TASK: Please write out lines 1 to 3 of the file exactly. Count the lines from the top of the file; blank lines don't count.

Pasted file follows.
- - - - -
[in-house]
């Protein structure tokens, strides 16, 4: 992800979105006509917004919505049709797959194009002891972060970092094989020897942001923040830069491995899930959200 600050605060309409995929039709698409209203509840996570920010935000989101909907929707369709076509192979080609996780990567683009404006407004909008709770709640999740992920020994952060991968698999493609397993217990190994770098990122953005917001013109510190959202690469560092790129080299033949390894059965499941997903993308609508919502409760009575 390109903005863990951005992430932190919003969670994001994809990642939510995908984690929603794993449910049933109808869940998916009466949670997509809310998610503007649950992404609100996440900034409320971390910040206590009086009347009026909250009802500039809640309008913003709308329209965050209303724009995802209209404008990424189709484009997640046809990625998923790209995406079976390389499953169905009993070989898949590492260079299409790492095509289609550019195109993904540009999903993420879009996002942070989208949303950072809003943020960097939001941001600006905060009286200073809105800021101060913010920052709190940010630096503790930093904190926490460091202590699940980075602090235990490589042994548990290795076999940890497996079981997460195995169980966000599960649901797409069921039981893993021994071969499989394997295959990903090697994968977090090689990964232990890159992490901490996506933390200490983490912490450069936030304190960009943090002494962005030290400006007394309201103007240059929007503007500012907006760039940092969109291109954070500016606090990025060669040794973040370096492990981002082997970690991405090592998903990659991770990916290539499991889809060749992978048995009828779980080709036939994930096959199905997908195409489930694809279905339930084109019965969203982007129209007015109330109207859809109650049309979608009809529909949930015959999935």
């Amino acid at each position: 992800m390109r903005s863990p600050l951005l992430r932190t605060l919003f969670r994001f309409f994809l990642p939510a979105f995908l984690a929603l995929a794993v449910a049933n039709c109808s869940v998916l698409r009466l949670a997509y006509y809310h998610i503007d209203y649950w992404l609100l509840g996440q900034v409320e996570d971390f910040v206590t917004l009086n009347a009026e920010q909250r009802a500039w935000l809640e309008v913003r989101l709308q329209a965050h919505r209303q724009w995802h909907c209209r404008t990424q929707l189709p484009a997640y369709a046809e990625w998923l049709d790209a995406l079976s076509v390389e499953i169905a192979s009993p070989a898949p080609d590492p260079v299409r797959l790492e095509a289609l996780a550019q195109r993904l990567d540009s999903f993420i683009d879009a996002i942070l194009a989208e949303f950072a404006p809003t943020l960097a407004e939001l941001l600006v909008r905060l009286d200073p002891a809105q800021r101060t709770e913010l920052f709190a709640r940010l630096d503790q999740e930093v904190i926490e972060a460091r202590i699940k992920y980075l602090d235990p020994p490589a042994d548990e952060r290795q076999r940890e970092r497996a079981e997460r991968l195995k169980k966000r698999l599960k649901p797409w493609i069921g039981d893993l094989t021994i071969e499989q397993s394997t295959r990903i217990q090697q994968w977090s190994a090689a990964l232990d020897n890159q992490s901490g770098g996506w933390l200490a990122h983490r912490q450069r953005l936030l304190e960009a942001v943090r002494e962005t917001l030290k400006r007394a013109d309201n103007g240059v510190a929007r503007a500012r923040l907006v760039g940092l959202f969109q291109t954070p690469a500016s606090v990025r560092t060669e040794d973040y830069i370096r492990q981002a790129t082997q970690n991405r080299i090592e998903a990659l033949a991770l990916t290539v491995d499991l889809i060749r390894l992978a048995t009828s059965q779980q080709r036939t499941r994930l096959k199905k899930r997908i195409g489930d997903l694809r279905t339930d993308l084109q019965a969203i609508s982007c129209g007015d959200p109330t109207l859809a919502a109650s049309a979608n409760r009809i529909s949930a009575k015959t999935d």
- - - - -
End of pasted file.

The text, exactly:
[in-house]
């Protein structure tokens, strides 16, 4: 992800979105006509917004919505049709797959194009002891972060970092094989020897942001923040830069491995899930959200 600050605060309409995929039709698409209203509840996570920010935000989101909907929707369709076509192979080609996780990567683009404006407004909008709770709640999740992920020994952060991968698999493609397993217990190994770098990122953005917001013109510190959202690469560092790129080299033949390894059965499941997903993308609508919502409760009575 390109903005863990951005992430932190919003969670994001994809990642939510995908984690929603794993449910049933109808869940998916009466949670997509809310998610503007649950992404609100996440900034409320971390910040206590009086009347009026909250009802500039809640309008913003709308329209965050209303724009995802209209404008990424189709484009997640046809990625998923790209995406079976390389499953169905009993070989898949590492260079299409790492095509289609550019195109993904540009999903993420879009996002942070989208949303950072809003943020960097939001941001600006905060009286200073809105800021101060913010920052709190940010630096503790930093904190926490460091202590699940980075602090235990490589042994548990290795076999940890497996079981997460195995169980966000599960649901797409069921039981893993021994071969499989394997295959990903090697994968977090090689990964232990890159992490901490996506933390200490983490912490450069936030304190960009943090002494962005030290400006007394309201103007240059929007503007500012907006760039940092969109291109954070500016606090990025060669040794973040370096492990981002082997970690991405090592998903990659991770990916290539499991889809060749992978048995009828779980080709036939994930096959199905997908195409489930694809279905339930084109019965969203982007129209007015109330109207859809109650049309979608009809529909949930015959999935």
């Amino acid at each position: 992800m390109r903005s863990p600050l951005l992430r932190t605060l919003f969670r994001f309409f994809l990642p939510a979105f995908l984690a929603l995929a794993v449910a049933n039709c109808s869940v998916l698409r009466l949670a997509y006509y809310h998610i503007d209203y649950w992404l609100l509840g996440q900034v409320e996570d971390f910040v206590t917004l009086n009347a009026e920010q909250r009802a500039w935000l809640e309008v913003r989101l709308q329209a965050h919505r209303q724009w995802h909907c209209r404008t990424q929707l189709p484009a997640y369709a046809e990625w998923l049709d790209a995406l079976s076509v390389e499953i169905a192979s009993p070989a898949p080609d590492p260079v299409r797959l790492e095509a289609l996780a550019q195109r993904l990567d540009s999903f993420i683009d879009a996002i942070l194009a989208e949303f950072a404006p809003t943020l960097a407004e939001l941001l600006v909008r905060l009286d200073p002891a809105q800021r101060t709770e913010l920052f709190a709640r940010l630096d503790q999740e930093v904190i926490e972060a460091r202590i699940k992920y980075l602090d235990p020994p490589a042994d548990e952060r290795q076999r940890e970092r497996a079981e997460r991968l195995k169980k966000r698999l599960k649901p797409w493609i069921g039981d893993l094989t021994i071969e499989q397993s394997t295959r990903i217990q090697q994968w977090s190994a090689a990964l232990d020897n890159q992490s901490g770098g996506w933390l200490a990122h983490r912490q450069r953005l936030l304190e960009a942001v943090r002494e962005t917001l030290k400006r007394a013109d309201n103007g240059v510190a929007r503007a500012r923040l907006v760039g940092l959202f969109q291109t954070p690469a500016s606090v990025r560092t060669e040794d973040y830069i370096r492990q981002a790129t082997q970690n991405r080299i090592e998903a990659l033949a991770l990916t290539v491995d499991l889809i060749r390894l992978a048995t009828s059965q779980q080709r036939t499941r994930l096959k199905k899930r997908i195409g489930d997903l694809r279905t339930d993308l084109q019965a969203i609508s982007c129209g007015d959200p109330t109207l859809a919502a109650s049309a979608n409760r009809i529909s949930a009575k015959t999935d």